8 State Drivers Licenses That Will Be DENIED For Domestic Air Travel

If you are someone who likes to travel by airplane, here is something you MUST look into immediately. Next year, residents of eight states will no longer be able to use their state-issued ID for domestic air travel.

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VIA| Domestic travel just got more challenging and expensive thanks to the national implementation of REAL ID Act. According to the Department of Homeland Security, REAL ID is a federal mandate that sets a national standard for identification documents. States do not have to participate but federal agencies do.

This means the Transportation Security Administration will not be allowing passengers who do not have driver’s licenses compliant with the new DHS REAL ID standards or other forms of acceptable identification, such as passports, through security checkpoints. The cost to obtain or renew a passport varies, but it can be over $100.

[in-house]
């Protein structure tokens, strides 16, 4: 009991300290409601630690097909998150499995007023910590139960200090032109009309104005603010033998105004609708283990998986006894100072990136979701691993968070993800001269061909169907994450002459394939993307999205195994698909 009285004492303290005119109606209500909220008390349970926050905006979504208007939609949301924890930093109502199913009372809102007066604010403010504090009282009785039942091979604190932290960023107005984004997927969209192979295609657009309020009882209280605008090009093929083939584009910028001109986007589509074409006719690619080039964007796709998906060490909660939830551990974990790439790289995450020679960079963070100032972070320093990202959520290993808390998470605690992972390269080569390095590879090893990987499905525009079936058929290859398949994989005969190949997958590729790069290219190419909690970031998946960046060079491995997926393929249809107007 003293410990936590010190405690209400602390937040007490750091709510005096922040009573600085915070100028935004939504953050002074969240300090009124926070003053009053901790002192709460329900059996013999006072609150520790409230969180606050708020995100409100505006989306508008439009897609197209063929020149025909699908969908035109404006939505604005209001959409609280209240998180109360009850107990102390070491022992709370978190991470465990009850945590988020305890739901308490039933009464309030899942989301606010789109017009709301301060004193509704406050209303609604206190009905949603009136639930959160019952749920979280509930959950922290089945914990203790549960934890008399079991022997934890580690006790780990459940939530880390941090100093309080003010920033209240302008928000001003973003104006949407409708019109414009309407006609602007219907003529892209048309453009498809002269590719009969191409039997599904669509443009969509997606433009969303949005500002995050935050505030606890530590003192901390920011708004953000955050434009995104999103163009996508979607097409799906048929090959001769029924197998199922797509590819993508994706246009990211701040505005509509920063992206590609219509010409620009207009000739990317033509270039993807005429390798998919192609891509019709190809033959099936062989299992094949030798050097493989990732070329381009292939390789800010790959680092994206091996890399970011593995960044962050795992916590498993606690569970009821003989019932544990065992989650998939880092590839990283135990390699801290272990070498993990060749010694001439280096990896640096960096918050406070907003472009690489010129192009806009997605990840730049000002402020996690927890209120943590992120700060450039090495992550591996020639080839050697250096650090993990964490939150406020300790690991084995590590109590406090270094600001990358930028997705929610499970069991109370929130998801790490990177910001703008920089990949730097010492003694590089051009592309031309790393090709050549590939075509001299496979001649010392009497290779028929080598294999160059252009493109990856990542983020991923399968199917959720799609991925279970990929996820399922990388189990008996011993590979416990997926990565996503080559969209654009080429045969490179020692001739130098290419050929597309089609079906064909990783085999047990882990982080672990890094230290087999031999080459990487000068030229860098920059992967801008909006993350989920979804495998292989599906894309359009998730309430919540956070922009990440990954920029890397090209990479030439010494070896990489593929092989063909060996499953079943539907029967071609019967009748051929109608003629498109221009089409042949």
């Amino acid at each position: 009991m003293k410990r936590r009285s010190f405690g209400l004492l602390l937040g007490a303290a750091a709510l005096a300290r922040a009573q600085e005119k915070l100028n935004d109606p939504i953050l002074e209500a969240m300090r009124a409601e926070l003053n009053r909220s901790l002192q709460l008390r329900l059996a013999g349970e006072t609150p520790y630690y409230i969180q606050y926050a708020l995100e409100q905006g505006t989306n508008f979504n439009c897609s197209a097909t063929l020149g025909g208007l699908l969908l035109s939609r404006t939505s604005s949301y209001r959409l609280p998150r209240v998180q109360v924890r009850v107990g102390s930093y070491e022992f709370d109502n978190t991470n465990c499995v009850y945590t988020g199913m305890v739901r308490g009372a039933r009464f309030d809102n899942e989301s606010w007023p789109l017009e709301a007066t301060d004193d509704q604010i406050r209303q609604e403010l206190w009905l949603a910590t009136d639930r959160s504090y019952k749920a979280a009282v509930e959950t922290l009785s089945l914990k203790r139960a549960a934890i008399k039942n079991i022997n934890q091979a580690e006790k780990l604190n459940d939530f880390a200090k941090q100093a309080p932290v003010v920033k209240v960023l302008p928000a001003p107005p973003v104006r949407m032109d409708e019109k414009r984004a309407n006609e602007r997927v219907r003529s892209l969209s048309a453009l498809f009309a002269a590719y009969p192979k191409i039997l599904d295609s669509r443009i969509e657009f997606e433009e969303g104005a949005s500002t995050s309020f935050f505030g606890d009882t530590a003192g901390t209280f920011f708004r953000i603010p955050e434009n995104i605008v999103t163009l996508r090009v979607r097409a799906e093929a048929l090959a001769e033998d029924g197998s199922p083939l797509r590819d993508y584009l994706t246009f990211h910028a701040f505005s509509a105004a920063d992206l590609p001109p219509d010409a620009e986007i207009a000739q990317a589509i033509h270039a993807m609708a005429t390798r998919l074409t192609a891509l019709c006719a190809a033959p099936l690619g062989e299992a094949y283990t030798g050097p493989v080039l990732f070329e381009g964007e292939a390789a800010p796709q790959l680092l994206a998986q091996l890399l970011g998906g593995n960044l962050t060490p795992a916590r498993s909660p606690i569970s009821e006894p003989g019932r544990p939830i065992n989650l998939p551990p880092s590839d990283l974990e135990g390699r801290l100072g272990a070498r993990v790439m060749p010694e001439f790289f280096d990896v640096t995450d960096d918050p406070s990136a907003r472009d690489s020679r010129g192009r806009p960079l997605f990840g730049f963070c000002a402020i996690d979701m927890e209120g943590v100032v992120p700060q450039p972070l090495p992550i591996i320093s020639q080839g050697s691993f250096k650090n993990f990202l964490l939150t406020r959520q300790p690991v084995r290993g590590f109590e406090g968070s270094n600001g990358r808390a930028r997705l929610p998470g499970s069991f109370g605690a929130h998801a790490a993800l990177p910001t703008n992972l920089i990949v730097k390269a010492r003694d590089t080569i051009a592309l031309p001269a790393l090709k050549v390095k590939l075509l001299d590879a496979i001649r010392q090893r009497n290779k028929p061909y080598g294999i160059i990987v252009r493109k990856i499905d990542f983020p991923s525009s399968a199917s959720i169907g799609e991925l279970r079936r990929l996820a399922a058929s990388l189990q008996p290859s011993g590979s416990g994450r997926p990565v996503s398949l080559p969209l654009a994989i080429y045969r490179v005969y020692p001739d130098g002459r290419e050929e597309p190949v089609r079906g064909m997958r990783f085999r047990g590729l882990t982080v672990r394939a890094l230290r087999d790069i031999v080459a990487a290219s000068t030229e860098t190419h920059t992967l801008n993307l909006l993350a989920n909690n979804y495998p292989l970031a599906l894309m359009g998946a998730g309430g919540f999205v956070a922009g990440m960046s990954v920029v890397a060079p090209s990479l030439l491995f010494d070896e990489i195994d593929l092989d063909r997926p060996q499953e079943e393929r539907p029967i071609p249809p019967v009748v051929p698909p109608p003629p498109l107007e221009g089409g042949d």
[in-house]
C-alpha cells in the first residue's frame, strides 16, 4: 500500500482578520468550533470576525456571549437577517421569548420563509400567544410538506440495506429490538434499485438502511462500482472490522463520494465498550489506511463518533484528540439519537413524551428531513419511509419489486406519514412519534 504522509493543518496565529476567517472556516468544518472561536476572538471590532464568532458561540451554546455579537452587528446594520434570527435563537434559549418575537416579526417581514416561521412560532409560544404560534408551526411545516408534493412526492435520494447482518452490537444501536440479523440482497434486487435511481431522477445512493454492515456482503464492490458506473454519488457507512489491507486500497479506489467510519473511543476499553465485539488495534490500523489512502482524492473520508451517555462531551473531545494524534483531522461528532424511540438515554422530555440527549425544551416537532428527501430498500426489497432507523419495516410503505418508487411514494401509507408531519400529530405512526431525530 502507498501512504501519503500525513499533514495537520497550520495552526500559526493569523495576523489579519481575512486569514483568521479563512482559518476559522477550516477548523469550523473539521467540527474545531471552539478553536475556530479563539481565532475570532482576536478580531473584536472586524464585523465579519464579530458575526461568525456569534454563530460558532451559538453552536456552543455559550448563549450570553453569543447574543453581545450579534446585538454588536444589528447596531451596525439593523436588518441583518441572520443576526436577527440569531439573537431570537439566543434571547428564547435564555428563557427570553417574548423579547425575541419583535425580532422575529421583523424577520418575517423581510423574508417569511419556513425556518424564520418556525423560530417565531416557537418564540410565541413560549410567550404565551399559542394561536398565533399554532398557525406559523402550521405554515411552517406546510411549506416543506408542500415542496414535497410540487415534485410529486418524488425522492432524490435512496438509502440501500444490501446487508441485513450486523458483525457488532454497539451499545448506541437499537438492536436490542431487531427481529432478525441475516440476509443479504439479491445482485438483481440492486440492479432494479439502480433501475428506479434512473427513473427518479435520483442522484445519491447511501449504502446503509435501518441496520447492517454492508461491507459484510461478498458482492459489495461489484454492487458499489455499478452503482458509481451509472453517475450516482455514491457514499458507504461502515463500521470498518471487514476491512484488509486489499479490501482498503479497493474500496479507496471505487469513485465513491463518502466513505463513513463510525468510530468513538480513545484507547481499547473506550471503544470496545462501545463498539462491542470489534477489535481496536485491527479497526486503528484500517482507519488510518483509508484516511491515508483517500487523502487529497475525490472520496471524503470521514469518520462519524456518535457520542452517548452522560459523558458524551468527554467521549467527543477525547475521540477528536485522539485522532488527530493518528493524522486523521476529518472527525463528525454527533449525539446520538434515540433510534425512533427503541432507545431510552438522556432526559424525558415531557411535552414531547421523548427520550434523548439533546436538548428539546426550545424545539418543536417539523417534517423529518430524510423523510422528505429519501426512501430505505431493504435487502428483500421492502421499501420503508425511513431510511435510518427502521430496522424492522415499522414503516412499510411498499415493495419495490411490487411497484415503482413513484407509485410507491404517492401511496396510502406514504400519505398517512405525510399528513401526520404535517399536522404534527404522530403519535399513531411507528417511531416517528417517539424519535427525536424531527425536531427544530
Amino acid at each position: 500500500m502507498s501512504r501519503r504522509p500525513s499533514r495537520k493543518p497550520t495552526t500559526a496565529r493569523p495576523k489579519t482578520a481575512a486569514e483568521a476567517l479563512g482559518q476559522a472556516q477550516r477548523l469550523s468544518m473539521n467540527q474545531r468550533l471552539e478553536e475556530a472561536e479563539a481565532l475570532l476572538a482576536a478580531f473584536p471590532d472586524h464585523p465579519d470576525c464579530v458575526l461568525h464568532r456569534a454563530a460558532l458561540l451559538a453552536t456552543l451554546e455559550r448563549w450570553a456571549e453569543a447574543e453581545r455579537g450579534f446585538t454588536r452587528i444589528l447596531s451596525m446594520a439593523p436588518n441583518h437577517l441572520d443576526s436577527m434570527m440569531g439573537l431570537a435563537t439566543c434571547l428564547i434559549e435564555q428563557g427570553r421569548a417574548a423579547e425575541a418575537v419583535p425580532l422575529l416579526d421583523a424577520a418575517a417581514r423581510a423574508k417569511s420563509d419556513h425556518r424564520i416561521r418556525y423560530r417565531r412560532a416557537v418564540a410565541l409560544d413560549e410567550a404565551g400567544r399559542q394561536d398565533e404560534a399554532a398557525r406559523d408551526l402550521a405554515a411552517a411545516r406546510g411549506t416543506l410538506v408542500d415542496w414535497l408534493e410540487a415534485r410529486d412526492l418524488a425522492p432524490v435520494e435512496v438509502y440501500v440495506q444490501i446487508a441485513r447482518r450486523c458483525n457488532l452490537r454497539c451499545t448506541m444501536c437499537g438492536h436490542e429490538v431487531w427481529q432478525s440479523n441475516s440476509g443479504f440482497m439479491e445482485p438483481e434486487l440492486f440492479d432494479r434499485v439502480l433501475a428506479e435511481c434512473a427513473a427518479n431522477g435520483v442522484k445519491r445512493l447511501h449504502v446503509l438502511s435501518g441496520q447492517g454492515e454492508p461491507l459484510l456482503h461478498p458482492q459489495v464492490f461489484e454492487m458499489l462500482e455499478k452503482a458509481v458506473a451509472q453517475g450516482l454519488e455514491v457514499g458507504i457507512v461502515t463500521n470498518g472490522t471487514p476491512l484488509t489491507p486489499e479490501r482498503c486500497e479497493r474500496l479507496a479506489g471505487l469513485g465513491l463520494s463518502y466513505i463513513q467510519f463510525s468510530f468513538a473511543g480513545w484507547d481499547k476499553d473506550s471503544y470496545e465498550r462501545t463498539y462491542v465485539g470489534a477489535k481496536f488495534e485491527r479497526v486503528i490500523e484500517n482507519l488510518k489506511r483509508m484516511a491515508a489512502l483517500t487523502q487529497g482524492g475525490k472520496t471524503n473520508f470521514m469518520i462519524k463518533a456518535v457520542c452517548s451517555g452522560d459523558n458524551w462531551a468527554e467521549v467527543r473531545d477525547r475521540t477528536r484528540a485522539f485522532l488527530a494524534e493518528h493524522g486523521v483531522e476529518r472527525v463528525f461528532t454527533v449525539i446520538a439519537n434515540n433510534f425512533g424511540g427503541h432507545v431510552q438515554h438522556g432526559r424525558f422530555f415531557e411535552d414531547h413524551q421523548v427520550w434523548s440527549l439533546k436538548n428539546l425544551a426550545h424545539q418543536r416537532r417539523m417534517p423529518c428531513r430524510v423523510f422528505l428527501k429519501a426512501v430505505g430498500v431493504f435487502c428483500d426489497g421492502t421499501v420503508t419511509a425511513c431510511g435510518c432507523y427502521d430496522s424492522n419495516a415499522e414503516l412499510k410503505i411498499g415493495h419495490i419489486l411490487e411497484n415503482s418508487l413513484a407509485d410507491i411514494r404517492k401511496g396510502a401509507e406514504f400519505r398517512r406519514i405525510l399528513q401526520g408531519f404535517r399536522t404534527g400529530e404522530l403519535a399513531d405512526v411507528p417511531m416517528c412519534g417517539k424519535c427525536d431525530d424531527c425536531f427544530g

Half of the states, 25 to be exact, already issue driver’s licenses compliant with REAL ID standards and 17 other states have been granted extensions for making the change.

According to SimpleMost, residents of the eight non-compliant states that have not been granted an extension—

  • Kentucky
  • Maine
  • Minnesota
  • Missouri
  • Montana
  • Pennsylvania
  • South Carolina
  • Washington

—will have to find suitable alternative IDs when traveling domestically from those states prior to Jan. 22, 2018.

According to the TSA website, here is a list of some alternative  acceptable forms of personal identification documents: U.S. passports, U.S. passport cards, U.S. military IDs, DHS trusted traveler cards, permanent resident cards, and U.S. Citizenship and Immigration Services Employment Authorization Cards (I-766).

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